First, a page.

Is it possible for a 75-year-old to compete in an off-road motorcycle race in the Mexican desert for five days, ride 850 miles and beat a lot of younger guys?
Donald Lewis is living proof that somebody can do this. But not just anybody.
“Yes, riding five days in a row is a grind,” Lewis says as we sit in his expansive Manchester house, replete with a gym and massage room. “I had no injuries during the race, no crashes. I felt strong every day. At my age, it’s crazy.”
His success last April in the Mexican 1000 race in Baja wasn’t a rare event in his life. Since 2006, Lewis has won his class (age 60 and over) five times since he began competing in Baja racing with SCORE International Off-Road Racing and the National Off Road Racing Association. He has raced on the Mexican peninsula 26 times, ever since the day he “decided to do something interesting.”
Lewis doesn’t enter races in which a rider simply does laps around a track. “I do point-to-point. That’s very intense. You’re going as fast as you can, hour after hour, day after day, paying attention to every little bump in the road.”
Ah, yes. The bumps. The terrain includes stretches of sand and silt that can be more than knee deep, rocky roads with stones in an “infinite variety,” dozens of water crossings in short spans, and steep uphills and downhills.
He estimates his average speed over the five days was close to 40 mph. But at times, he adds, “I hit easily 85 mph.”
Lewis proudly tells me: “I beat 19 younger riders. I came in 16th out of 35.” Six competitors did not finish the grueling race.
Lewis calls that latest race result “some real ‘walk-the-walk’ evidence that the principles in my book work.” This is a reference to his 514-page tome, The Book of Don: 693 Principles of Personal and Business Success, which he self-published last year.
Many of the principles seem obvious (“save more money,” “find your niche,” “avoid bankruptcy”) but others relate directly to his racing achievements: “age is no limitation,” “your health is your most valuable asset,” “make exercise a priority” and “stretch your hamstrings.”
“I use the principles in my book to be successful in whatever I choose to do,” Lewis says. “The most difficult part of racing is having the prepared body, the prepared bike and the support staff. I apply my principles to have a network of people and pay attention to all the details — whatever you need to get to the finish line.”
Asked how he prepares for the races, Lewis says: “I go out to California to train for several weeks beforehand. Those who practice the most are the best. But I’m an older guy; I have to work three times as hard as the younger guys.”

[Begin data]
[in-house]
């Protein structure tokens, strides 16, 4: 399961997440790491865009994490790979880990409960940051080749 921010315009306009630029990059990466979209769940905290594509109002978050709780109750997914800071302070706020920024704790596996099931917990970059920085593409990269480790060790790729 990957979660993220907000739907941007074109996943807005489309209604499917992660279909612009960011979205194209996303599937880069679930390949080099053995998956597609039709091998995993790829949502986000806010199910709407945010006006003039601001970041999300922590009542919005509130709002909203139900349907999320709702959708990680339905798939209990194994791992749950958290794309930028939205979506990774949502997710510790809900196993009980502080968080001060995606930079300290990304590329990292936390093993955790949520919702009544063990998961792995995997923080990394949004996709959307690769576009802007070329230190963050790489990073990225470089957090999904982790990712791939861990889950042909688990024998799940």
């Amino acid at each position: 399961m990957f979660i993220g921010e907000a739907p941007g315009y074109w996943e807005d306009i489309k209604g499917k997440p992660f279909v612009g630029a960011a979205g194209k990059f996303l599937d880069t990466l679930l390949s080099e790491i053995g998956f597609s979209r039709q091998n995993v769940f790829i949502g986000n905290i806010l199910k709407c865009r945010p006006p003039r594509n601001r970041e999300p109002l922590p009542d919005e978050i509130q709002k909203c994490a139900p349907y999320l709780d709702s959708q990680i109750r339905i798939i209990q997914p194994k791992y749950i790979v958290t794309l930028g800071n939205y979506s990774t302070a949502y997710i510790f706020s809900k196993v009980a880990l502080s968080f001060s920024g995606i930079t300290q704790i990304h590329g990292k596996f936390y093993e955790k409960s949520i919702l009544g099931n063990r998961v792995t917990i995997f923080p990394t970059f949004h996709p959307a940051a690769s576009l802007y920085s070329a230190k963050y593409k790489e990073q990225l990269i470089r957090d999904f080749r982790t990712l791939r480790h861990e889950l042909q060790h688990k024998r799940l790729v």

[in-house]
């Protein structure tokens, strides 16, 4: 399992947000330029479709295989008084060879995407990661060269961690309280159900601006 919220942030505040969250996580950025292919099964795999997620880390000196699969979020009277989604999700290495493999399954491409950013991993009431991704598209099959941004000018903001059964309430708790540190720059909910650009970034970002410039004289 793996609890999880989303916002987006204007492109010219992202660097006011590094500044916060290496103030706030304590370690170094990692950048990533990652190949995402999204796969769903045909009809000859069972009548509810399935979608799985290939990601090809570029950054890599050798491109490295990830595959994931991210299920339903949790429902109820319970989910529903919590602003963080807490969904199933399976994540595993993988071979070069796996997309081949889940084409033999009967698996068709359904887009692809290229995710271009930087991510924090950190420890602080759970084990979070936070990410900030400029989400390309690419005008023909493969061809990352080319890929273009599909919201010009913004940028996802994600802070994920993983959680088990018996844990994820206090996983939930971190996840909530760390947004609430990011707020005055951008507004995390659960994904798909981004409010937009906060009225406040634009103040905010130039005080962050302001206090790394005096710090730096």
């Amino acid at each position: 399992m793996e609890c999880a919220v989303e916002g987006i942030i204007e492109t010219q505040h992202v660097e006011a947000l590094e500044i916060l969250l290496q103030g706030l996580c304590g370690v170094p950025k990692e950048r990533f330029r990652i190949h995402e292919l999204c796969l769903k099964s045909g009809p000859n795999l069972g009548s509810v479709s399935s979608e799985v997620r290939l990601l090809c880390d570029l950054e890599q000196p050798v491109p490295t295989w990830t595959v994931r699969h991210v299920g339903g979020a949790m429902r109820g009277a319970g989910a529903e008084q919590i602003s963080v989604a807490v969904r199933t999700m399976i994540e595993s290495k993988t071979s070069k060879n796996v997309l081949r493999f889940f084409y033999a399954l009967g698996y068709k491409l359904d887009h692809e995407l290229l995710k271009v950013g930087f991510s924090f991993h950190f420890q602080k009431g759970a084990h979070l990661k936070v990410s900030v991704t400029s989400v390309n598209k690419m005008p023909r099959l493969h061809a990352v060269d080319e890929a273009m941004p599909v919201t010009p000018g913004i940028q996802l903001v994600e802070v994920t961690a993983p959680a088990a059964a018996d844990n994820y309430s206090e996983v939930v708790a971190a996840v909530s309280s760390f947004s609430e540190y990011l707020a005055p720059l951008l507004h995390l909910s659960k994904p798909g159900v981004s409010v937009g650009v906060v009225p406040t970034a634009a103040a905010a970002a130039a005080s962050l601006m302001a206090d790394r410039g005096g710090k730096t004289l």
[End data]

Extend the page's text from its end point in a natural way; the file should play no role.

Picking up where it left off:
Sometimes Lewis does get hurt. He has broken a rib, a finger and both shoulders. He also endured carpal tunnel syndrome, “the most painful injury of my life.”
The shoulder and finger injuries occurred during a race in Mexico in 2013 “when my bike failed. I had to stop; I was trashed. I had too many things go wrong. That was one of the few ‘did not finish’ experiences I’ve had.”
Lewis also was part of a dual achievement: climbing to the top of Vinson Massif, the highest point of Antarctica in 2006, with his then-wife, Carolyne Gatesy. They were the oldest combined-age couple to ever do this. (They have since divorced.)
Before he started racing in Mexico, Lewis applied his principles to his business. In 1992 he founded Foley Carrier Services. It had expanded to 100 employees by the time he sold it and retired in 2010.
In his home office, he displays a poster given to him by his employees. It’s filled with what they called “Donaldisms.” These include “give it your best shot, sweetheart,” “good fences make for good neighbors” and “we need to get this dialed in.”
During the tour of his house, where he lives alone except for a cat (“Eight toilets and it’s just me!”), Lewis shows me the living room, with a large TV and two stationary bicycles. One of his principles, number 138, is “exercise while watching TV.”
Pointing to one of the bikes, he says: “This one here has 48,000 miles on it. That’s a lot of miles! I’m a ‘use it or lose it’ kind of guy.”
How does he know how many miles he has pedaled on that bike? He keeps a record of virtually everything he does. We go back to his office and on his computer Lewis shows me all the facts and figures. “I have a spreadsheet which I’ve maintained daily since Dec. 26, 1997. I believe in logging data, daily. Logging information is one of my principles. I’m a little obsessive compulsive about it.”
He scrolls through graphs of his weight, his physical activities, his blood chemistry, cholesterol level and blood pressure. “I graph the number of steps I take. My goal is 10,000 steps a day. You can see from this graph I am hitting that good.”
Next he shows me his weight graph. “As of this morning I weighed 172.4 pounds.”
“I pay attention to my health,” he says, just in case I’m not getting it. “I log it, I graph it. I work very, very hard to maintain it. I walk more than an hour every day.”
Lewis has self-diagnosed himself as having “Stimulation Deficit Disorder.” He explains: “I just need more stimulation than most people do.”
Will he get the stimulation of training for and competing in another motorcycle race? Maybe not. When I ask if he will do the Baja race next spring, he says, “If you can figure out how to fund me. It costs about $20,000 to do a race because of the motorcycle, the logistics, support people and entry fees.”
But even if he never races again, “I proved to older people they can accomplish more than they thought they could. I like being an inspiration to others.”